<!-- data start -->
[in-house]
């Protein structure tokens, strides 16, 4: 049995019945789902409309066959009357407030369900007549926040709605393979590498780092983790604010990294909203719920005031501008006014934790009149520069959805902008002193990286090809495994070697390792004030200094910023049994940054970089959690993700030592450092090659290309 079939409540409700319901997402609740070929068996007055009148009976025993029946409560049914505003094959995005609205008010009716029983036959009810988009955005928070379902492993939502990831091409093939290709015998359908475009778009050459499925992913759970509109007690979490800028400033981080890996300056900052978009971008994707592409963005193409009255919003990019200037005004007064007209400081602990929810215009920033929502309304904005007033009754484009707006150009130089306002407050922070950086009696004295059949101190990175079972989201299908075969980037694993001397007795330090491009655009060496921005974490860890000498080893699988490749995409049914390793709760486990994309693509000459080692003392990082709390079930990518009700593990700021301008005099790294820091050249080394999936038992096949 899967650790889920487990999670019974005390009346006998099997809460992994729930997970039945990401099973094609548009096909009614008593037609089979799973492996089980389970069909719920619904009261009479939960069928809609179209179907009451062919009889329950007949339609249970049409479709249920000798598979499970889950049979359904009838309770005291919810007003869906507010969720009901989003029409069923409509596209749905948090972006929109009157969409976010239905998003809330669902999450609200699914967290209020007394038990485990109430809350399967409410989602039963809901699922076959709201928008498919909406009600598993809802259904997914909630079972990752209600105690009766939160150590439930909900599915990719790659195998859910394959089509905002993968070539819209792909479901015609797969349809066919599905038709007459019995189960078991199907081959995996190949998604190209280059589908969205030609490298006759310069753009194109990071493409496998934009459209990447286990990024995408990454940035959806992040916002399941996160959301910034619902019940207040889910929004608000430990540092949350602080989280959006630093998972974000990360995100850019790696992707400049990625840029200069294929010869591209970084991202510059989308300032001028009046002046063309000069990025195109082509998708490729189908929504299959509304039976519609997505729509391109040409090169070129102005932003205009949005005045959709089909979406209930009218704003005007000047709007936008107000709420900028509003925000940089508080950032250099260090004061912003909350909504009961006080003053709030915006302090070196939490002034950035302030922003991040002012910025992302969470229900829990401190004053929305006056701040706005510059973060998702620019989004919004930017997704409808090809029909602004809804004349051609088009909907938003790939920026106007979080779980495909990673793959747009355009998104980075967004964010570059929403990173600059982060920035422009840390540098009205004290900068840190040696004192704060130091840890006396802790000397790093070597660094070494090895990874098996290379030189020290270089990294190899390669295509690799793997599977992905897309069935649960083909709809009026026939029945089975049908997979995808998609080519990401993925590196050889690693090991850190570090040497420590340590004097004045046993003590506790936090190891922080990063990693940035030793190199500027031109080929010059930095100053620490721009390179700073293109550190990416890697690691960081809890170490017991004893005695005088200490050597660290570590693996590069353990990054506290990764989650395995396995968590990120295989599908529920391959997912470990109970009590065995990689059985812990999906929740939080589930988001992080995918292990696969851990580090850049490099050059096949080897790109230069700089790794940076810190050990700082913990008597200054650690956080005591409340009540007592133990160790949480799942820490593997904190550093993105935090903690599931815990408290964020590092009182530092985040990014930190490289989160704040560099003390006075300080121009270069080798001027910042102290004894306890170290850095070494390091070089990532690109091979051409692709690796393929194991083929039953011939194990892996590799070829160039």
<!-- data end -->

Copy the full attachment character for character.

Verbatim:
[in-house]
């Protein structure tokens, strides 16, 4: 049995019945789902409309066959009357407030369900007549926040709605393979590498780092983790604010990294909203719920005031501008006014934790009149520069959805902008002193990286090809495994070697390792004030200094910023049994940054970089959690993700030592450092090659290309 079939409540409700319901997402609740070929068996007055009148009976025993029946409560049914505003094959995005609205008010009716029983036959009810988009955005928070379902492993939502990831091409093939290709015998359908475009778009050459499925992913759970509109007690979490800028400033981080890996300056900052978009971008994707592409963005193409009255919003990019200037005004007064007209400081602990929810215009920033929502309304904005007033009754484009707006150009130089306002407050922070950086009696004295059949101190990175079972989201299908075969980037694993001397007795330090491009655009060496921005974490860890000498080893699988490749995409049914390793709760486990994309693509000459080692003392990082709390079930990518009700593990700021301008005099790294820091050249080394999936038992096949 899967650790889920487990999670019974005390009346006998099997809460992994729930997970039945990401099973094609548009096909009614008593037609089979799973492996089980389970069909719920619904009261009479939960069928809609179209179907009451062919009889329950007949339609249970049409479709249920000798598979499970889950049979359904009838309770005291919810007003869906507010969720009901989003029409069923409509596209749905948090972006929109009157969409976010239905998003809330669902999450609200699914967290209020007394038990485990109430809350399967409410989602039963809901699922076959709201928008498919909406009600598993809802259904997914909630079972990752209600105690009766939160150590439930909900599915990719790659195998859910394959089509905002993968070539819209792909479901015609797969349809066919599905038709007459019995189960078991199907081959995996190949998604190209280059589908969205030609490298006759310069753009194109990071493409496998934009459209990447286990990024995408990454940035959806992040916002399941996160959301910034619902019940207040889910929004608000430990540092949350602080989280959006630093998972974000990360995100850019790696992707400049990625840029200069294929010869591209970084991202510059989308300032001028009046002046063309000069990025195109082509998708490729189908929504299959509304039976519609997505729509391109040409090169070129102005932003205009949005005045959709089909979406209930009218704003005007000047709007936008107000709420900028509003925000940089508080950032250099260090004061912003909350909504009961006080003053709030915006302090070196939490002034950035302030922003991040002012910025992302969470229900829990401190004053929305006056701040706005510059973060998702620019989004919004930017997704409808090809029909602004809804004349051609088009909907938003790939920026106007979080779980495909990673793959747009355009998104980075967004964010570059929403990173600059982060920035422009840390540098009205004290900068840190040696004192704060130091840890006396802790000397790093070597660094070494090895990874098996290379030189020290270089990294190899390669295509690799793997599977992905897309069935649960083909709809009026026939029945089975049908997979995808998609080519990401993925590196050889690693090991850190570090040497420590340590004097004045046993003590506790936090190891922080990063990693940035030793190199500027031109080929010059930095100053620490721009390179700073293109550190990416890697690691960081809890170490017991004893005695005088200490050597660290570590693996590069353990990054506290990764989650395995396995968590990120295989599908529920391959997912470990109970009590065995990689059985812990999906929740939080589930988001992080995918292990696969851990580090850049490099050059096949080897790109230069700089790794940076810190050990700082913990008597200054650690956080005591409340009540007592133990160790949480799942820490593997904190550093993105935090903690599931815990408290964020590092009182530092985040990014930190490289989160704040560099003390006075300080121009270069080798001027910042102290004894306890170290850095070494390091070089990532690109091979051409692709690796393929194991083929039953011939194990892996590799070829160039």